But, this command to not forsake the assembling of ourselves together is sandwiched in between the reasons why it’s so important to God: provoking each other unto love and good works, and exhorting one another. Blue Letter Bible interlinear concordance defines the terms this way:
To provoke – to incite, stir up, stimulate
To exhort – to beg, entreat, beseech; to, console comfort, encourage, strengthen
As a Christian, you are going to miss out on so much if you aren’t being encouraged and strengthened by other believers, if you aren’t being stirred up to follow God on a regular basis. You are going to struggle. I’ve seen it happen in my life and my family. We need each other. We need Christian community.
The local church is very important to God. If it weren’t, He wouldn’t give guidelines in the Bible about how we should behave in church and how it should be governed. This is also undeniable truth. (Just do a Bible search of the word “church” if you don’t believe me – I did it this morning.)
But you know what else is important to God? A sabbath rest.
Not Old-Testament Law “ye-shall-kindle-no-fire-upon-the-sabbath-day” kind of rest, but a “come unto me, [the Lord of the Sabbath,] all ye that labour and heavy laden and I will give you rest” kind of rest. (Matthew 11:28)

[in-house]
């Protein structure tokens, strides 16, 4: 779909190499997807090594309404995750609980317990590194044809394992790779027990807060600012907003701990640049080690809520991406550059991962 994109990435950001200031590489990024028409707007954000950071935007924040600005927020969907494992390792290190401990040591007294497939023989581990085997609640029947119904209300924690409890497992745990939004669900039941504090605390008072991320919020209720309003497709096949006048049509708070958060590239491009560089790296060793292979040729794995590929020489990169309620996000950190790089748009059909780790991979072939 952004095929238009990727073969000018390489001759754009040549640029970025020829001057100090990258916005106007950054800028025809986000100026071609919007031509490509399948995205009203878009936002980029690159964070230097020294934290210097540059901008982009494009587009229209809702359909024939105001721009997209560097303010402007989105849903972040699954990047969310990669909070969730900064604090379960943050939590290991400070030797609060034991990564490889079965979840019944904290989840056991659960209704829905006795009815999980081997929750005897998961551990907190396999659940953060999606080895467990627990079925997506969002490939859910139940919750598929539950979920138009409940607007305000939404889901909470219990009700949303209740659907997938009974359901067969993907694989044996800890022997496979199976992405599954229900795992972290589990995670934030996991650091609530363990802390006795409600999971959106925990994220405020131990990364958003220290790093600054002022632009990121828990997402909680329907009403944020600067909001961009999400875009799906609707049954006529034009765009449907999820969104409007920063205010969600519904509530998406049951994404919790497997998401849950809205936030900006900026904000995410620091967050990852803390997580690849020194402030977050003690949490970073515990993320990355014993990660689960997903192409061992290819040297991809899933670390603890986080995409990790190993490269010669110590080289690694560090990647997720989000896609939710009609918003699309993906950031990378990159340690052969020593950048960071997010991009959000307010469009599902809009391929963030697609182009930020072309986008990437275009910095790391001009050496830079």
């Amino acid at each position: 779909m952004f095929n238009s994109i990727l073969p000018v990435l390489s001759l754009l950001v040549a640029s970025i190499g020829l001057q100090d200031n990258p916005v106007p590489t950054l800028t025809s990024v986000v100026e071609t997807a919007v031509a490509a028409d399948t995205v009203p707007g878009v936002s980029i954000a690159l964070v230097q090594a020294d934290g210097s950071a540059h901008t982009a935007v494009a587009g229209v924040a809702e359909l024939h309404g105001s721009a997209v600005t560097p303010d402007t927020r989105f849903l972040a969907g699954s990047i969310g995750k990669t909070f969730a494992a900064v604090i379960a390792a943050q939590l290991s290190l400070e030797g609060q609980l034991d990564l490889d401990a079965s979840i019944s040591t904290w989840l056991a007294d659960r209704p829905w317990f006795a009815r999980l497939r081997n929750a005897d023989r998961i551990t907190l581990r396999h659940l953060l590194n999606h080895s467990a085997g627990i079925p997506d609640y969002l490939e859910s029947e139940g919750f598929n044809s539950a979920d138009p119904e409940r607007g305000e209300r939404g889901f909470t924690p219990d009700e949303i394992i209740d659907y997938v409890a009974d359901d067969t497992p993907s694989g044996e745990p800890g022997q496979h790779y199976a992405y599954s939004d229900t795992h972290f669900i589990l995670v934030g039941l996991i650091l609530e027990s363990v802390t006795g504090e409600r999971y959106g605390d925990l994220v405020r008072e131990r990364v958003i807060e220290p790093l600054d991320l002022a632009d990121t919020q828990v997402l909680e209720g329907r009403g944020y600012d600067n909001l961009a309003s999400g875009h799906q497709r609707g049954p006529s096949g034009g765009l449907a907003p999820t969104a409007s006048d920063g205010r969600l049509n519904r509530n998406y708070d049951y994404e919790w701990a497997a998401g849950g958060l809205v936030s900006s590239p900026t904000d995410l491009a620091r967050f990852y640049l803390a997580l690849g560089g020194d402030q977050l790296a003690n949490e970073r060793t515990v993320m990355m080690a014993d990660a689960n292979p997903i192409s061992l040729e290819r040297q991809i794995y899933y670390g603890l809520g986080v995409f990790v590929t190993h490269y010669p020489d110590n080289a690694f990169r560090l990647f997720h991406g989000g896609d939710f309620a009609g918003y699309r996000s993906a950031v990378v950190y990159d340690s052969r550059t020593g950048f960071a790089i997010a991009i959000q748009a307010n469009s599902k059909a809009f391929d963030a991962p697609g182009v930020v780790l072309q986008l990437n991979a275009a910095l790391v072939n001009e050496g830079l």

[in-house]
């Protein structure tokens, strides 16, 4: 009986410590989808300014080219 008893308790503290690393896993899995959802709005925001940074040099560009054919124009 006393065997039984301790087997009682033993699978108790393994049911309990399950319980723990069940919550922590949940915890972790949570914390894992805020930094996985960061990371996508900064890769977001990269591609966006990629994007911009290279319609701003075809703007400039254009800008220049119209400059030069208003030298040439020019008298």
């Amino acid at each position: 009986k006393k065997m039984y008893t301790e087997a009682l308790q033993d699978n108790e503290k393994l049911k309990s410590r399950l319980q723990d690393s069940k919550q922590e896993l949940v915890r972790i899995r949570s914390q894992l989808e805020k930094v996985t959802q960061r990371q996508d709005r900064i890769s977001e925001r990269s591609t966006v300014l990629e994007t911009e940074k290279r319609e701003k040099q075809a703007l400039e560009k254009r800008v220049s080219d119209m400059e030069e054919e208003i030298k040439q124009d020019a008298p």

“There remaineth therefore a rest to the people of God. For he that is entered into his rest, he also hath ceased from his own works, as God did from his.” Hebrews 4:9-10
This verse in Hebrews (when read in context) isn’t just talking about taking Saturday or Sunday off. It’s talking about the rest that comes from entering into the “promised land” – which is a figurative description of what it means to be a Christian that has come out of slavery (sin) and through the wilderness into a victorious Christian life where he is dependent on God’s GRACE, not his own works. This passage is speaking of the beautiful rest that comes when we set down our own labour, our own good works, and depend on God’s grace and righteousness. (This is the very same chapter that ends with a reminder that Jesus is relevant to our lives and that we can come boldly unto his throne of grace.)
Let me try to bring some conclusion and summary to this post: